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NEWS: ‘Legitimate firms want level playing field’, Taylor tells MPs

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The independent review of modern working practices contains ‘relatively straightforward reforms that would make a difference’, its author Matthew Taylor told MPs at an inquiry.


The Work and Pensions Select Committee Inquiry held on 12 October probed Taylor on his report and asked how far recommendations required legislative reform.

Mr Taylor said that although ‘a number of things can be done without new legislation’ current laws needed to be clearer.

Workers should be given “terms of their status, take home pay, in plain English on day one of their employment”, he offered. He criticised ‘opaque’ contracts from employers that leave workers unsure of their rights.

He said he was “delighted by the Supreme Court ruling overturning Tribunal fees” but that the “law should do more and the courts should do less”.

 “I think what legitimate businesses want is a level playing field – I think [even Uber and Hermes] would say if worker status is what has to happen we can cope as long as that applies to our competitors.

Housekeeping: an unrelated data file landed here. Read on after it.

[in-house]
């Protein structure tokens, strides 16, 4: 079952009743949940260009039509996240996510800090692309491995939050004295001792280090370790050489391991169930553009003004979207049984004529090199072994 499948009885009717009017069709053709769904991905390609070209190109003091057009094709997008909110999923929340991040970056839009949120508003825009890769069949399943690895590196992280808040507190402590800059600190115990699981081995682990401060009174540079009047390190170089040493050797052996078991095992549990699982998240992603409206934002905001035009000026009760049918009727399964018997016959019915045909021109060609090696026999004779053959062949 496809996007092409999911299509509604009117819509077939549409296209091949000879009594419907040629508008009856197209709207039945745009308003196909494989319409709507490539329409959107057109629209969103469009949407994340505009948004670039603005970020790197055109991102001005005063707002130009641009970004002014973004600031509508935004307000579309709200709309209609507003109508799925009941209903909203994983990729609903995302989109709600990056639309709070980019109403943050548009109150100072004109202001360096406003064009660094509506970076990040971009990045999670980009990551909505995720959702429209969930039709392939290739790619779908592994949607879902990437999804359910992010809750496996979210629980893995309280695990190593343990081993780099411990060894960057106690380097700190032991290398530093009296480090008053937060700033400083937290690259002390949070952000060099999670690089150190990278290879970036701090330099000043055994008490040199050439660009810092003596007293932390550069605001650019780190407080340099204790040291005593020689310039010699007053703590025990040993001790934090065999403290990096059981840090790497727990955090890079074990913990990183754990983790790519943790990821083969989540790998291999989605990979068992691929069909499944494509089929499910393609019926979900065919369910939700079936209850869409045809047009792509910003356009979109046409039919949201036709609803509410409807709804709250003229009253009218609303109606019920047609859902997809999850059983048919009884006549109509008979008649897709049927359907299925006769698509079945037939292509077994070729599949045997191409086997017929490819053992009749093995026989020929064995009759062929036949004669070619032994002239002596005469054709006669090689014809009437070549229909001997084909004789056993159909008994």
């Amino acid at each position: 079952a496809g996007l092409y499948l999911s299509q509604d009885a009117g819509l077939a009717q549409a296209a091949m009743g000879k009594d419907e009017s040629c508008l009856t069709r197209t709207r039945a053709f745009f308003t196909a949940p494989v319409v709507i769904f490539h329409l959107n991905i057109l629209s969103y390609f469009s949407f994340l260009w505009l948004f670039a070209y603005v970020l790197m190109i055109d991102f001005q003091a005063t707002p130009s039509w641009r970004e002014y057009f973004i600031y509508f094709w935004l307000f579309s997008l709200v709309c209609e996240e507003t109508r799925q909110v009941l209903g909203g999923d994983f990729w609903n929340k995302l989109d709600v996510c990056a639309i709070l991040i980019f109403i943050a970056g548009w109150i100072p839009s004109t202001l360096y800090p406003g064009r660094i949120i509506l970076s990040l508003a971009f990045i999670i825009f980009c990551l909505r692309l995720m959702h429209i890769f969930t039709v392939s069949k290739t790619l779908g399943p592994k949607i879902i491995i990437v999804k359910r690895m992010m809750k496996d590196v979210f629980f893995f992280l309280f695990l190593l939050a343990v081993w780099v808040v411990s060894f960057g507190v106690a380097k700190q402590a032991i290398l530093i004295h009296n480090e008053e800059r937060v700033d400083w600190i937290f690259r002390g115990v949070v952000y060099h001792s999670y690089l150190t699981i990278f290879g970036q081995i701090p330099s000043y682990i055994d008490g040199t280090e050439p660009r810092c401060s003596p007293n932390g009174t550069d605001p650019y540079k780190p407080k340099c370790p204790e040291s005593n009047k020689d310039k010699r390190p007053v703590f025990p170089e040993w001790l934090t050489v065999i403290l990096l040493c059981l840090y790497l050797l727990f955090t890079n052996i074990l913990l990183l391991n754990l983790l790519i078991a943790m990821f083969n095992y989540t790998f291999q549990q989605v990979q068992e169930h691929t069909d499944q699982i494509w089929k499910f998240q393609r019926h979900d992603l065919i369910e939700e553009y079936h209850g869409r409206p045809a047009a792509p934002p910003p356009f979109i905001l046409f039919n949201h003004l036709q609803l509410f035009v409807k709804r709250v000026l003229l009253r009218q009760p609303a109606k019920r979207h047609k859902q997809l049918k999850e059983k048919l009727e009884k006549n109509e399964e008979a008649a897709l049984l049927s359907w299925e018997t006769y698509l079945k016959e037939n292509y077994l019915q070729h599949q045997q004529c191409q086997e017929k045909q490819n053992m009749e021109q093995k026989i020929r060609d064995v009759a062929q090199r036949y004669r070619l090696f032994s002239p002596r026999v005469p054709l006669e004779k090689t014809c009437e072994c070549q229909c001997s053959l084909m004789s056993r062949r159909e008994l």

“We want businesses to thrive, but not because they are circumventing the rules.”

Matthew Taylor has called for better laws to protect gig workers. Photograph: iStock / Teamjackson

Taylor was responding to an MP who said firms expected employees to go to Tribunal if they wished to claim worker status. They would not apply one judgment to all workers.

Rt Hon Frank Field MP, committee chair, said he was “delighted” with Taylor’s calls to “strengthen workers’ hand against abusive employers”.

“Matthew Taylor said that the better the law is, the less the protection of workers will be left to wrangling by lawyers.

“I hope the Prime Minister will find time in this Parliament to allow our select committees to pass legislation that will ensure workers get the rights and pay they have earned,” he said.

But Field threw out other suggestions that forcing firms to pay a higher national minimum wage for hours not guaranteed should be used as a means to clamp down on zero hours.

“The select committees disagreed with Mr Taylor on any proposal that might fracture the universality of the National Living Wage: there is no appetite or support on either select committee for his proposals on this front,” he said.

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